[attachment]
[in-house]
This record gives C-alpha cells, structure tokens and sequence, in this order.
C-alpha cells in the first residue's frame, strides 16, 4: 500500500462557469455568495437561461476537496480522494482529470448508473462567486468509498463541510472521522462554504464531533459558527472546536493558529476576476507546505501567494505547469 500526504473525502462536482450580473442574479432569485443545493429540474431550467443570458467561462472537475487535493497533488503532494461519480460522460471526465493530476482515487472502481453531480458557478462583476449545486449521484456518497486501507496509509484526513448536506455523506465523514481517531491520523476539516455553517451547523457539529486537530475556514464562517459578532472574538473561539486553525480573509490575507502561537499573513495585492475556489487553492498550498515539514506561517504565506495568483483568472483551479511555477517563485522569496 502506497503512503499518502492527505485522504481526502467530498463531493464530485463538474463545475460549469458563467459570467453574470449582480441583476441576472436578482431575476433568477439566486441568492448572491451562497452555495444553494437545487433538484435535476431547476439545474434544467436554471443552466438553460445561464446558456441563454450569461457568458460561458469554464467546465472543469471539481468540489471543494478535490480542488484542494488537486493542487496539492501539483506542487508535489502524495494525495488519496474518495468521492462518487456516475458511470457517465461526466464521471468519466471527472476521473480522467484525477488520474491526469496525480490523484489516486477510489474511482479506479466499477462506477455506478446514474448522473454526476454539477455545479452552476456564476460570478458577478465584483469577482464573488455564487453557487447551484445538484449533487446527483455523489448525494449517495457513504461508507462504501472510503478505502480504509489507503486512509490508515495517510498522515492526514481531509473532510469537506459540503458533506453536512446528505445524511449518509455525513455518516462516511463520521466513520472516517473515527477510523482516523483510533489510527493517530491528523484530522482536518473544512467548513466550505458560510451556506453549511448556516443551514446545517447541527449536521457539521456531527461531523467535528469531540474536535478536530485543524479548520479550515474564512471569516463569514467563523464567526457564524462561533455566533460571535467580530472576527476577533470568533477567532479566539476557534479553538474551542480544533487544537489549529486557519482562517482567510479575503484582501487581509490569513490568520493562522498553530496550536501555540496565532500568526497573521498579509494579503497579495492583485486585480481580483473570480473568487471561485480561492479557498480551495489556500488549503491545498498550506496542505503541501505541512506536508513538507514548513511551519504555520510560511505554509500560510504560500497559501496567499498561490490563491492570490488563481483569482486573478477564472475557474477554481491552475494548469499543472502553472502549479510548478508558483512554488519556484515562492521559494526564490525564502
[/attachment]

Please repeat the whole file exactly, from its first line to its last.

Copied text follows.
[in-house]
This record gives C-alpha cells, structure tokens and sequence, in this order.
C-alpha cells in the first residue's frame, strides 16, 4: 500500500462557469455568495437561461476537496480522494482529470448508473462567486468509498463541510472521522462554504464531533459558527472546536493558529476576476507546505501567494505547469 500526504473525502462536482450580473442574479432569485443545493429540474431550467443570458467561462472537475487535493497533488503532494461519480460522460471526465493530476482515487472502481453531480458557478462583476449545486449521484456518497486501507496509509484526513448536506455523506465523514481517531491520523476539516455553517451547523457539529486537530475556514464562517459578532472574538473561539486553525480573509490575507502561537499573513495585492475556489487553492498550498515539514506561517504565506495568483483568472483551479511555477517563485522569496 502506497503512503499518502492527505485522504481526502467530498463531493464530485463538474463545475460549469458563467459570467453574470449582480441583476441576472436578482431575476433568477439566486441568492448572491451562497452555495444553494437545487433538484435535476431547476439545474434544467436554471443552466438553460445561464446558456441563454450569461457568458460561458469554464467546465472543469471539481468540489471543494478535490480542488484542494488537486493542487496539492501539483506542487508535489502524495494525495488519496474518495468521492462518487456516475458511470457517465461526466464521471468519466471527472476521473480522467484525477488520474491526469496525480490523484489516486477510489474511482479506479466499477462506477455506478446514474448522473454526476454539477455545479452552476456564476460570478458577478465584483469577482464573488455564487453557487447551484445538484449533487446527483455523489448525494449517495457513504461508507462504501472510503478505502480504509489507503486512509490508515495517510498522515492526514481531509473532510469537506459540503458533506453536512446528505445524511449518509455525513455518516462516511463520521466513520472516517473515527477510523482516523483510533489510527493517530491528523484530522482536518473544512467548513466550505458560510451556506453549511448556516443551514446545517447541527449536521457539521456531527461531523467535528469531540474536535478536530485543524479548520479550515474564512471569516463569514467563523464567526457564524462561533455566533460571535467580530472576527476577533470568533477567532479566539476557534479553538474551542480544533487544537489549529486557519482562517482567510479575503484582501487581509490569513490568520493562522498553530496550536501555540496565532500568526497573521498579509494579503497579495492583485486585480481580483473570480473568487471561485480561492479557498480551495489556500488549503491545498498550506496542505503541501505541512506536508513538507514548513511551519504555520510560511505554509500560510504560500497559501496567499498561490490563491492570490488563481483569482486573478477564472475557474477554481491552475494548469499543472502553472502549479510548478508558483512554488519556484515562492521559494526564490525564502